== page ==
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Rajkumar is dead, long live Rajkumar

One man was missing — though he was very much there as well — at a recent dharna of stars from Karnataka in Bangalore. The man was the actor Rajkumar, who died two years ago.

The dharna, over the Hogenakkal project that has left Tamil Nadu and Karnataka bickering over water, has made one fact clear — the vacuum left by the Kannada actor is still to be filled. A few stars are waiting in the wings — but the lacklustre protest meeting indicates that the leader’s post is vacant.

Unlike Andhra Pradesh and Tamil Nadu, where film stars have played an important role in shaping the politics of their state, Karnataka has never had a close relationship between stars and politics. Andhra Pradesh had N.T. Rama Rao; Tamil Nadu boasted of M.G. Ramachandran, K. Karunanidhi and J. Jayalalithaa. Karnataka, on the other hand, has no heroes to catapult to the Vidhan Saudha, the assembly. Of course, Karnataka always had Rajkumar, but he studiously stayed away from politics.

“We pleaded with him to form a party, but his point was simple. He was happy being accepted by all classes of society, which would not be the case if he joined politics,” says Chandrasekhara Champa Patil, president of the Karnataka Sahitya Parishat and an old Raj Kumar associate.

The Karnataka film industry’s lack of interest in politics is more evident than ever now that the assembly polls in the state are hardly a month away. But at the hub of the film industry, the bustling Gandhinagar area in Bangalore that houses numerous production and distribution houses, the hottest topic is not the poll but the supposed “threat” to Kannada by Telugu and Tamil films running to packed houses in Karnataka.

Karnataka has had actors in politics — and quite a few have fought the elections, too — but no one has the stature of actor-politicians in the neighbouring states. Observers point out that the Kannada film stars in politics are popular, but not leaders.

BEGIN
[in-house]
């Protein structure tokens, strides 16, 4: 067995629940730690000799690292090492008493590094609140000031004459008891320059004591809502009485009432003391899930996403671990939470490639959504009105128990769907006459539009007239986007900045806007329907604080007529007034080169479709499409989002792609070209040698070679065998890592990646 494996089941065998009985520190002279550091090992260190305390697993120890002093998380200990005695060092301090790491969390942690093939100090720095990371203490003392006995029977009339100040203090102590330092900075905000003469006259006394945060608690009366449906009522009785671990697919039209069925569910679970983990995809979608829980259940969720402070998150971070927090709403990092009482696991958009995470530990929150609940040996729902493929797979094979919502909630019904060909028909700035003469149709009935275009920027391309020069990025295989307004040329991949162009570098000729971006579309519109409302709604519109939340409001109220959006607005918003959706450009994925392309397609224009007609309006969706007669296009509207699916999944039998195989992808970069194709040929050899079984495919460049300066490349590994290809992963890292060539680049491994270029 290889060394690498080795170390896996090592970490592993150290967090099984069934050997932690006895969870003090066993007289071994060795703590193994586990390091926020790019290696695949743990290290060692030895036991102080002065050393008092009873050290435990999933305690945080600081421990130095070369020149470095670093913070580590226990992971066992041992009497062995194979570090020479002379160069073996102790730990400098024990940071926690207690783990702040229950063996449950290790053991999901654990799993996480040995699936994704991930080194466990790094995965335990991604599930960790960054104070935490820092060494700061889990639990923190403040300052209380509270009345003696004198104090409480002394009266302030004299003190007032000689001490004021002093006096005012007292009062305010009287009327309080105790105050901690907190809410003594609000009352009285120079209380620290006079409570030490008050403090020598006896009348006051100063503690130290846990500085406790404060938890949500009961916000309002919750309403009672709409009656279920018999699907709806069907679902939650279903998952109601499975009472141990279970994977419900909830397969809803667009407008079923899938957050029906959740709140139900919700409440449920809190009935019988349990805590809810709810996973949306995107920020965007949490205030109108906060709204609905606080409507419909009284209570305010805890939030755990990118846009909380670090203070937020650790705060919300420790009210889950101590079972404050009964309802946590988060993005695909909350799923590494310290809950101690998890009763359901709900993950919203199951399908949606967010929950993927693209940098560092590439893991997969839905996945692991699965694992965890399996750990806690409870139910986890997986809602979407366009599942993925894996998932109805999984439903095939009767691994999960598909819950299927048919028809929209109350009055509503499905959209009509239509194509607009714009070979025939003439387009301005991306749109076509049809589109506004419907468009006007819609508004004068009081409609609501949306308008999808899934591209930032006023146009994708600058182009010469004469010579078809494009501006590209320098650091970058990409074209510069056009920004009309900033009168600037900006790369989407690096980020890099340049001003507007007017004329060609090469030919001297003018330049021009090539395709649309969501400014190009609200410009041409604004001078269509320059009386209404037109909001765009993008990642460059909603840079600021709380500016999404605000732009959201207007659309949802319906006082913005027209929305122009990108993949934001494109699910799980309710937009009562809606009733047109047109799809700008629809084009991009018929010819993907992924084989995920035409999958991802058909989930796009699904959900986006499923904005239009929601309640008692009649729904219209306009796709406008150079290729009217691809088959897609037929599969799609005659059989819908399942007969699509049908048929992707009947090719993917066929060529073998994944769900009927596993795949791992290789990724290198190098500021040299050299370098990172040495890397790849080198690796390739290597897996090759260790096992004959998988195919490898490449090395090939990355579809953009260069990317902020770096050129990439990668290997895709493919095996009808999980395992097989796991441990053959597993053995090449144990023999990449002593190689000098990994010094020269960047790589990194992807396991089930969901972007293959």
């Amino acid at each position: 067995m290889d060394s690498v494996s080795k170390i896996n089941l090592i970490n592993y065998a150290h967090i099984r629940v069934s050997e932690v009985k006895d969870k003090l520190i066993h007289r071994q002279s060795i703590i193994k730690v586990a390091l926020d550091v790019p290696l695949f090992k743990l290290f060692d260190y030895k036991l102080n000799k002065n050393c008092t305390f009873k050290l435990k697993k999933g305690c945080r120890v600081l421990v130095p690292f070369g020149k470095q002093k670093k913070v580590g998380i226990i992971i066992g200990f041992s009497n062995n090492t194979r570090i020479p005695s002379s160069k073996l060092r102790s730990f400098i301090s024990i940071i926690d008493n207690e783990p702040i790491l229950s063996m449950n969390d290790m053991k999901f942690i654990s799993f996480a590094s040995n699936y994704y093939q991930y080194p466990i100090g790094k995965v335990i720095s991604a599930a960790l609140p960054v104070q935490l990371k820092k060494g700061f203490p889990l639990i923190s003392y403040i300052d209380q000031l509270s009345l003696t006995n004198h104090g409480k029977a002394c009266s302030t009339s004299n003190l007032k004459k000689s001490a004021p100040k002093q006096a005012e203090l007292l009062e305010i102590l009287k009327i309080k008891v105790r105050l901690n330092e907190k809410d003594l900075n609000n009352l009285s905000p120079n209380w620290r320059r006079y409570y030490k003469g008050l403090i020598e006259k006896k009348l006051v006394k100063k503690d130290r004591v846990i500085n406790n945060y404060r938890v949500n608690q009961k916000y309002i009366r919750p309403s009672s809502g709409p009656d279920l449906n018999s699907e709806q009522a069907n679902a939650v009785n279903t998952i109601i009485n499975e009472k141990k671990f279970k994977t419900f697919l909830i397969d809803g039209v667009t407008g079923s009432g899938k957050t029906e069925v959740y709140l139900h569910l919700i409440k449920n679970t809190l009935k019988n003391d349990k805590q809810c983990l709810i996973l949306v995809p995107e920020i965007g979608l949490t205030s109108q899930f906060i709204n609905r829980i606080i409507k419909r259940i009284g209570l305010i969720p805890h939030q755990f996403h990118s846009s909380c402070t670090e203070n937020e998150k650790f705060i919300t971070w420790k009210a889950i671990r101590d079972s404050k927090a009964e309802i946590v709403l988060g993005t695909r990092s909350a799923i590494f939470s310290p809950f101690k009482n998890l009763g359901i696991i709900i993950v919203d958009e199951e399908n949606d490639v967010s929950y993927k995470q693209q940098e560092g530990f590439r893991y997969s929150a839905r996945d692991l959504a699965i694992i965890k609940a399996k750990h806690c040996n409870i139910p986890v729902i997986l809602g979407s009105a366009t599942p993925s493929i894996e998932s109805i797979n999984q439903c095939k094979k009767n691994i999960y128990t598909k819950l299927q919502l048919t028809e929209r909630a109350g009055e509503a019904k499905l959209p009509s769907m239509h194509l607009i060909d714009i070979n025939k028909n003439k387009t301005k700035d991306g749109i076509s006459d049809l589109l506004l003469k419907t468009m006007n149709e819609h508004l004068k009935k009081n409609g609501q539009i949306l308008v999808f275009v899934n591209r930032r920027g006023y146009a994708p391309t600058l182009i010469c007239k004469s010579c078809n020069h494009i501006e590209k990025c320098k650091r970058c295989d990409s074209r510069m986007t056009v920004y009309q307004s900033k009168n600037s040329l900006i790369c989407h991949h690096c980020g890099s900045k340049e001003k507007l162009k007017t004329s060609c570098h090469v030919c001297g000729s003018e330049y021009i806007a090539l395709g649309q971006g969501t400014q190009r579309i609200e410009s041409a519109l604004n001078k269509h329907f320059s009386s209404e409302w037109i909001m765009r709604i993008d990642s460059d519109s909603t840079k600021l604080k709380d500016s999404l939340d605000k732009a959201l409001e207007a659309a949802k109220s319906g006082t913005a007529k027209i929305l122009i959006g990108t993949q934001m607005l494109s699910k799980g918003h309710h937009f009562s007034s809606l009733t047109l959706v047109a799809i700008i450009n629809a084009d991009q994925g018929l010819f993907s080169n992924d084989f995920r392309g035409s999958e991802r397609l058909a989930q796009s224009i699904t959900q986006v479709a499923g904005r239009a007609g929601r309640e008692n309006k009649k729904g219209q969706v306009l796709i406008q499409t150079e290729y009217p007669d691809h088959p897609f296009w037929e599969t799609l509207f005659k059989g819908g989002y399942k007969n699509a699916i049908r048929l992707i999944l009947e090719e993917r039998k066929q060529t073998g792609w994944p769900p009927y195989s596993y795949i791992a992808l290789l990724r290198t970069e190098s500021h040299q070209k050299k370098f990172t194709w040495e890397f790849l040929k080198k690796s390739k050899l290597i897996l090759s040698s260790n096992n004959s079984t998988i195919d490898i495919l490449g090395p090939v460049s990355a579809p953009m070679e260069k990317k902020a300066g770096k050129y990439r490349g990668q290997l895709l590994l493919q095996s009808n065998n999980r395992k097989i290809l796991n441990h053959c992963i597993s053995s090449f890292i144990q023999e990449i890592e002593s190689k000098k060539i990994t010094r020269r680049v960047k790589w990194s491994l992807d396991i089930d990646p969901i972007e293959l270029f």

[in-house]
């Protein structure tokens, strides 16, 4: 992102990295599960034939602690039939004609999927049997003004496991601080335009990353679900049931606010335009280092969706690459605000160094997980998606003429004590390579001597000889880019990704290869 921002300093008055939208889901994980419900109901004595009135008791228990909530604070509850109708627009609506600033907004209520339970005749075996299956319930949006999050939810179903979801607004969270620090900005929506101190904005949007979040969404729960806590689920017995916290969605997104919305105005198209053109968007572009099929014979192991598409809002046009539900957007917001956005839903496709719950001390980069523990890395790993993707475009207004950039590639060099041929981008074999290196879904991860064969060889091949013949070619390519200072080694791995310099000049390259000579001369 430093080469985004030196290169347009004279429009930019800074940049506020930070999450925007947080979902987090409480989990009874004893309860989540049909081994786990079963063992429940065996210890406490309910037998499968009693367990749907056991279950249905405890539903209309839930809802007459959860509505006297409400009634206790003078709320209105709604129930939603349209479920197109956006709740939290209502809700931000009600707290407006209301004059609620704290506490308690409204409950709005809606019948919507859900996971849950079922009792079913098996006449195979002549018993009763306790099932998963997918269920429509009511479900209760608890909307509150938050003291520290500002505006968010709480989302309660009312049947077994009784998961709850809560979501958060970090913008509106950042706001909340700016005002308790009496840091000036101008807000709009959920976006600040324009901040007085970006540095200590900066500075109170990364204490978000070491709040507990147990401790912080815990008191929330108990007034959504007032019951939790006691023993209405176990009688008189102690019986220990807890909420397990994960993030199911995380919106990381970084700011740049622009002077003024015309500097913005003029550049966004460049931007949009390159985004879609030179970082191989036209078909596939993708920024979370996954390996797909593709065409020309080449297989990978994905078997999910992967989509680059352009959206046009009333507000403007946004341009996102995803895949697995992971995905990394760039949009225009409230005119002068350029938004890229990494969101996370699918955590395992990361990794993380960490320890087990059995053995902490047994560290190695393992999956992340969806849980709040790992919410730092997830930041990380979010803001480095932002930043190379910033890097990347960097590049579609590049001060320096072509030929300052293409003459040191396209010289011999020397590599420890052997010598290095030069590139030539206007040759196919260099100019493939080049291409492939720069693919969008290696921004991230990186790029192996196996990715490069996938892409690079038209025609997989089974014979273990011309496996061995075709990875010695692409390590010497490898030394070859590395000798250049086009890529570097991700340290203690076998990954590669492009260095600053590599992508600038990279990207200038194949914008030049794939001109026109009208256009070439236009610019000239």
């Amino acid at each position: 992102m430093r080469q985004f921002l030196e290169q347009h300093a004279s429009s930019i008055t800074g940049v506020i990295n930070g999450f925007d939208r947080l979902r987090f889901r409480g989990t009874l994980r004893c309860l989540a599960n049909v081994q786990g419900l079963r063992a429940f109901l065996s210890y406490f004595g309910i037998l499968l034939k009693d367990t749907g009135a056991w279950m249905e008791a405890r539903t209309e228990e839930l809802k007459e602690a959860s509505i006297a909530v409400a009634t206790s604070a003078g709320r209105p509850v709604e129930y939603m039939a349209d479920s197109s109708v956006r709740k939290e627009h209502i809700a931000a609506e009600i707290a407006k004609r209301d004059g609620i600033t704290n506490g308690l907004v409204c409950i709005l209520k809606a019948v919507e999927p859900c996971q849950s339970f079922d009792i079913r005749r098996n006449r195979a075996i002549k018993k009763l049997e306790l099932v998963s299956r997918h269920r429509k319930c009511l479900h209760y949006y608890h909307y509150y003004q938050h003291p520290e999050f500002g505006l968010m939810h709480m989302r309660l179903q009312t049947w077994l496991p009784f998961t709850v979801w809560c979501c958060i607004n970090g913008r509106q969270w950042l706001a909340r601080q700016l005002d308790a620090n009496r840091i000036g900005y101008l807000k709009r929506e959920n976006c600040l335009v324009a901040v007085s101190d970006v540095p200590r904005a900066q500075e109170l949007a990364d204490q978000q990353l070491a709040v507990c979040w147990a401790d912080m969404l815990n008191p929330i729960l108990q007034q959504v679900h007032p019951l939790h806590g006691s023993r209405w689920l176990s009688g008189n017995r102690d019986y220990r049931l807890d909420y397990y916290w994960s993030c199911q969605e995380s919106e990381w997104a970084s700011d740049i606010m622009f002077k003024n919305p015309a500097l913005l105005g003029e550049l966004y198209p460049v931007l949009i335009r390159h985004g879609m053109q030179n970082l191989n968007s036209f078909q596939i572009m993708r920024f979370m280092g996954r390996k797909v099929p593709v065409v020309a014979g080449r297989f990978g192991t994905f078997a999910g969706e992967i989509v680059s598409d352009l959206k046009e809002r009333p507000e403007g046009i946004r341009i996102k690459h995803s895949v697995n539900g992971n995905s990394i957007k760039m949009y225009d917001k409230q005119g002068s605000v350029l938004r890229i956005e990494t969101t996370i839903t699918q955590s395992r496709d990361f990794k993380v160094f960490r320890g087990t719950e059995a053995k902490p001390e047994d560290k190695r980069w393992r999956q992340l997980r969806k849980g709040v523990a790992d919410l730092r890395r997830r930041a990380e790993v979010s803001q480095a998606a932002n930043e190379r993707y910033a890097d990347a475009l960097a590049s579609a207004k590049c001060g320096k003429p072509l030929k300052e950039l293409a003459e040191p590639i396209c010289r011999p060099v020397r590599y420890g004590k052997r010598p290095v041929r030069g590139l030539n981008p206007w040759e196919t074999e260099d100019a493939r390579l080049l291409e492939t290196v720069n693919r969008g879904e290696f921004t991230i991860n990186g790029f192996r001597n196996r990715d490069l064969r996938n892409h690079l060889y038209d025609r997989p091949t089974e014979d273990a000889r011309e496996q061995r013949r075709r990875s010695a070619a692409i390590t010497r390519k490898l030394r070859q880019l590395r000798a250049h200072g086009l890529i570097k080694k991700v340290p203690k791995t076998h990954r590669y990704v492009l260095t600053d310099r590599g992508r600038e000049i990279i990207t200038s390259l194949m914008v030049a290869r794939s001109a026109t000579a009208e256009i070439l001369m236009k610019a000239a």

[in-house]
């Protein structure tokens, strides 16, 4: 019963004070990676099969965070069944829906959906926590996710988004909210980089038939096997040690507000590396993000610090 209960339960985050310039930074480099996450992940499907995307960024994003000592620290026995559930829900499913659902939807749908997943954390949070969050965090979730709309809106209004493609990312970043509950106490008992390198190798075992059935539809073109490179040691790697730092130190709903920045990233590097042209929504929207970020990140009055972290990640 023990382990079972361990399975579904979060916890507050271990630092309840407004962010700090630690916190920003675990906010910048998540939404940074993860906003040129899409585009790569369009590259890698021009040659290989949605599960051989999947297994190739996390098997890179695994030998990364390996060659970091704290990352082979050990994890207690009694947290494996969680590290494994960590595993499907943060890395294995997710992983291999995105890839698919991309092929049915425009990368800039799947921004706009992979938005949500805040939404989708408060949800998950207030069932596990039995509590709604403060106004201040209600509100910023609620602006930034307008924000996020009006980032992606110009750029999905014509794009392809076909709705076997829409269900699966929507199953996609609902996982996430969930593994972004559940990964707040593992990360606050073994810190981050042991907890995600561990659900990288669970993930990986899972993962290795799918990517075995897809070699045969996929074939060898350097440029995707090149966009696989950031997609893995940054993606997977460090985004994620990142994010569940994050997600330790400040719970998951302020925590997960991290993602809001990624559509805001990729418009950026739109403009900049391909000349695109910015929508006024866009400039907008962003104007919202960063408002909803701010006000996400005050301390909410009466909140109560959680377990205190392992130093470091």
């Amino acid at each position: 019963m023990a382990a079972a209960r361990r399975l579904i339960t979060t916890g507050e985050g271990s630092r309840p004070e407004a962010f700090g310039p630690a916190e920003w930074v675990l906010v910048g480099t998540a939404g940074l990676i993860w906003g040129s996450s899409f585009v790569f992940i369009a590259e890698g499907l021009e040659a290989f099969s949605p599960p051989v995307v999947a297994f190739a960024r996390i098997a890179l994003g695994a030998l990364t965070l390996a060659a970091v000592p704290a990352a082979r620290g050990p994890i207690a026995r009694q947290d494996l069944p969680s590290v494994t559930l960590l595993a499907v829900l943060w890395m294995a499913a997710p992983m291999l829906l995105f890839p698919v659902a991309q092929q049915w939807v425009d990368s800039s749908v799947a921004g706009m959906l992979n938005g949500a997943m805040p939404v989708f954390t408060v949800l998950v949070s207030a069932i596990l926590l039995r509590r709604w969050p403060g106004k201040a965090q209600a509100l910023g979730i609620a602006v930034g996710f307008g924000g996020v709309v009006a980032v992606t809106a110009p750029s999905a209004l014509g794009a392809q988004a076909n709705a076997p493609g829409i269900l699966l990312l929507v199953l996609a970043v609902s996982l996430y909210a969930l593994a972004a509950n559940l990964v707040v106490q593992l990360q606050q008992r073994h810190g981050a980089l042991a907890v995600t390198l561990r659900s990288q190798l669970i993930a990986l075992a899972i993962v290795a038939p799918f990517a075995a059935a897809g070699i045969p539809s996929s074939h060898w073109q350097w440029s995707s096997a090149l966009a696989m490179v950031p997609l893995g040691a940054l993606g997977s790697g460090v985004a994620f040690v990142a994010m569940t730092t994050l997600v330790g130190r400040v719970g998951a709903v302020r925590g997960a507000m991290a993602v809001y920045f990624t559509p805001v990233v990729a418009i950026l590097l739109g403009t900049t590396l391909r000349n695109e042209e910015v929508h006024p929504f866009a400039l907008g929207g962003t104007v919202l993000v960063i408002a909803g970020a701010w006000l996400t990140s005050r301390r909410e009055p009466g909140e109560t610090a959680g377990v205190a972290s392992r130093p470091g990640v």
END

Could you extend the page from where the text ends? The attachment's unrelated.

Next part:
Rajkumar, on the other hand, was a leader — and a rallying force for the film industry. In his absence, the fraternity seems to have come apart at the seams. The protest was attended by a small section of the industry. Top stars such as Vishuvardhan and Ambarish kept away.

“Nobody would have dared to stay away from a protest of this sort had annavaru (elder brother) been around,” says Putte Gowda, a producer who was a part of the protest. “He was our strongest glue. And that was because he was apolitical. He not only held the film industry together but also the state and its identity, and that was his greatest strength,” says national award winning actor Jayamala. Jayamala recently hit the headlines when she said she had entered the sanctum sanctorum of the Aiyappa temple in Kerala, which doesn’t allow women to enter.

Rajkumar’s absence is felt every time the industry needs to take an issue up. “He continues to cast his shadow even after his death on the industry personalities and their politics,” says Agni Sridhar, a film producer and the publisher of an influential weekly, Agni. Had Rajkumar joined politics and succeeded, it would have opened the doors for others, says Sridhar.